rob mclennan:

Your first volume of selected poems, the UK-published The Living Option: Selected Poems (Bloodaxe Books, 2013), appeared two years ago. How did the Bloodaxe title come about, and what was the process of selection?

Karen Solie:

Bloodaxe's publisher, Neil Astley, came to a reading I gave during the Poetry Parnassus festival in London in 2012. He approached me after the reading and asked if I'd be interested in publishing a volume of selected poems with Bloodaxe. I was thrilled, of course, and said yes immediately. I selected the poems myself, with input from Neil, who gave me an idea of how many he would like from each book, and how many poems in total. The process of selection was fraught. I found it very difficult to choose, and not because I was reluctant to leave poems out. I was uncomfortable with the thought of some of them representing what I think of as my work now. But this approached the process inappropriately, and inaccurately, and rather foolishly. A selected poems documents what persists and what changes. The better outcomes, of course, one hopes. But I was not considering the poems on their own terms, nor the book on its terms. I saw things I would do differently now, but who doesn't see that in past work, whether it's an equation, a table, a painting, or a poem? The older poems are not about what I would do now. No one wants to do the same thing over and over. Eventually I had to get over myself and meet the deadline. Ken Babstock gave me valuable notes on the new ones I wanted to include, and advised on which were best left out. Thank god.


Given that it was your first title published in the UK, what was the response to the book? How was the process of touring the collection to an audience you was most likely completely unaware of your work?


The response to the book has been encouraging and surprising, more than I ever hoped for. It received a Poetry Book Society Recommendation, and some positive reviews have appeared in the U.K. I read from it for England's Aldeburgh Poetry Festival in 2013, and Neil arranged dates in Newcastle and Hull with Nikola Madzirov and Robert Wrigley, who also published with Bloodaxe that year. It was a great pleasure to hear Nicola and Robert read from their wonderful books, and to get to know them a bit. It's always more fun to read with other writers. We had great audiences, the organizers of the festival and readings were lovely and I got to ride the train around northern England and see places I'd never been. I know people in Sheffield and Glasgow, so did readings there as well. One of my favourite moments was in Hull, where a fellow came up to me with a copy of Short Haul Engine to sign and wanted to talk sturgeon. Not the poem, the fish. Thankfully, because it's way more interesting. I've read a few times over the years in the U.K., and was writer-in-residence at St. Andrews, Scotland, in 2011, so once in a while I'd run into someone I know, or who'd read me.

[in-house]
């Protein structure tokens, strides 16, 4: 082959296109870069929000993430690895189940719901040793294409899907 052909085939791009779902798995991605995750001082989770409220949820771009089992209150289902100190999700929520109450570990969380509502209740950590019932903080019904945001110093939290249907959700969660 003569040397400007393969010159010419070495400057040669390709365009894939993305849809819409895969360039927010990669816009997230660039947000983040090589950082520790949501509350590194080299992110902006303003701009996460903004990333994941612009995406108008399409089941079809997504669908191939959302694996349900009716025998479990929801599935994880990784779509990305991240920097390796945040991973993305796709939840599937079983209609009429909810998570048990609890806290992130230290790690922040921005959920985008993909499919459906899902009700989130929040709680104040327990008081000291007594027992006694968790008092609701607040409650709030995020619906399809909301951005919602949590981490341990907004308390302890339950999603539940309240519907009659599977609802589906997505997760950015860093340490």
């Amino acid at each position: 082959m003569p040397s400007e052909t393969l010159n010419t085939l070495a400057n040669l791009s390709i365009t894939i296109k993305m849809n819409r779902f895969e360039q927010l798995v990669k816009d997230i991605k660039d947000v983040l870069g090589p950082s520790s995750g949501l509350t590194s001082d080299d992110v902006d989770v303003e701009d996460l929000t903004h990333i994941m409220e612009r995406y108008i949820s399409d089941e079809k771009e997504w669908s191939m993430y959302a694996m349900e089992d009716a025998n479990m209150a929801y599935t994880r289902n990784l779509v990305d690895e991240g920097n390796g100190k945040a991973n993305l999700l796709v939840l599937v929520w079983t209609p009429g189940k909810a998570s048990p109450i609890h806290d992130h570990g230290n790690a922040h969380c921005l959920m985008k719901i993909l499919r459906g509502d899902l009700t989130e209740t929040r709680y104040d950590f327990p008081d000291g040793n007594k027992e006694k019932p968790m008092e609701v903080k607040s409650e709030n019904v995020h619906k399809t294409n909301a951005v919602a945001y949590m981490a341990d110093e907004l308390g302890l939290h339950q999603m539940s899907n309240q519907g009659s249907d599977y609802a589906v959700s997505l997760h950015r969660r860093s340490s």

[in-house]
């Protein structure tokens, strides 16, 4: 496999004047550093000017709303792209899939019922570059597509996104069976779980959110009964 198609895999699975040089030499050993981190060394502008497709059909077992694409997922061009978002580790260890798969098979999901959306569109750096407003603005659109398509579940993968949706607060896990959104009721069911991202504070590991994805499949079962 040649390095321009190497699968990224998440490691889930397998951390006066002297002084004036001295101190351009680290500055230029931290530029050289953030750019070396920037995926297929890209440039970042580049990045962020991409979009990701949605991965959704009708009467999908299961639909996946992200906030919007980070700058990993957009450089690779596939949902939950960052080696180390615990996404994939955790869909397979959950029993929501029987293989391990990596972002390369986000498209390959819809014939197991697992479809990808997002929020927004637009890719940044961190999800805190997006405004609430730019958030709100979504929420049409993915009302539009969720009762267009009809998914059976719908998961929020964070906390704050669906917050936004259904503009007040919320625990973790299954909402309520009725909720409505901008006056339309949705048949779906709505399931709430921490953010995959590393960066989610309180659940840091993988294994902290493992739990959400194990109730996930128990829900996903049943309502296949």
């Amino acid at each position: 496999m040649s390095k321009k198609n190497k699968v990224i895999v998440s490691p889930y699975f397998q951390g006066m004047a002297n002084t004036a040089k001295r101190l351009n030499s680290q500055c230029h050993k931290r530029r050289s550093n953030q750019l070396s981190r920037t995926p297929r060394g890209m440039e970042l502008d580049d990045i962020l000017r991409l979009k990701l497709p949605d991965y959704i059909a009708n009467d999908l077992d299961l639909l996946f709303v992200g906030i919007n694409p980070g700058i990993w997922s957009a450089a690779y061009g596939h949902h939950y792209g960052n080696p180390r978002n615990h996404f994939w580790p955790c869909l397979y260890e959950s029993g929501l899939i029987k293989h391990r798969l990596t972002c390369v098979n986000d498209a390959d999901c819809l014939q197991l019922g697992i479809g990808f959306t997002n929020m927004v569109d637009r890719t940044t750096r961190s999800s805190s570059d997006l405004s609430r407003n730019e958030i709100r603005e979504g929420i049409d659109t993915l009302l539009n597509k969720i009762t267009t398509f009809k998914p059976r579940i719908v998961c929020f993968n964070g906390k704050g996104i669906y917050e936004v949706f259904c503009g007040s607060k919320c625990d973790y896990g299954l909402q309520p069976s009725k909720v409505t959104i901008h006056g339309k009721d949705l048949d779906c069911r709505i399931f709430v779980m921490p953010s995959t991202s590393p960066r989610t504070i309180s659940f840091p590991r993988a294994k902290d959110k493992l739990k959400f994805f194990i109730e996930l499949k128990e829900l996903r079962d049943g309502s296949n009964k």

Forty pages of your new collection, The Road In Is Not the Same Road Out (Anansi, 2015), appeared in the The Living Option: Selected Poems as ?The Living Option: New Poems.? Forty pages of new material is a lot for any poet, especially from what appears to be a third of the new collection. Were you worried about including that much material from a forthcoming title?


I wasn't worried about the new work appearing. At the time of selecting the poems, I didn't yet have what I could think of as a book, was still just trying to write new poems. I'm grateful to have had new work appear in the U.K. in a volume I'm very happy with, to have worked with Neil, and Bloodaxe, to be part of that community.


At one point you were working on short fiction, with stories appearing in the occasional journal. Is fiction still something you?re working on, or might return to? What has fiction allowed you to explore that poetry, so far, hasn?t?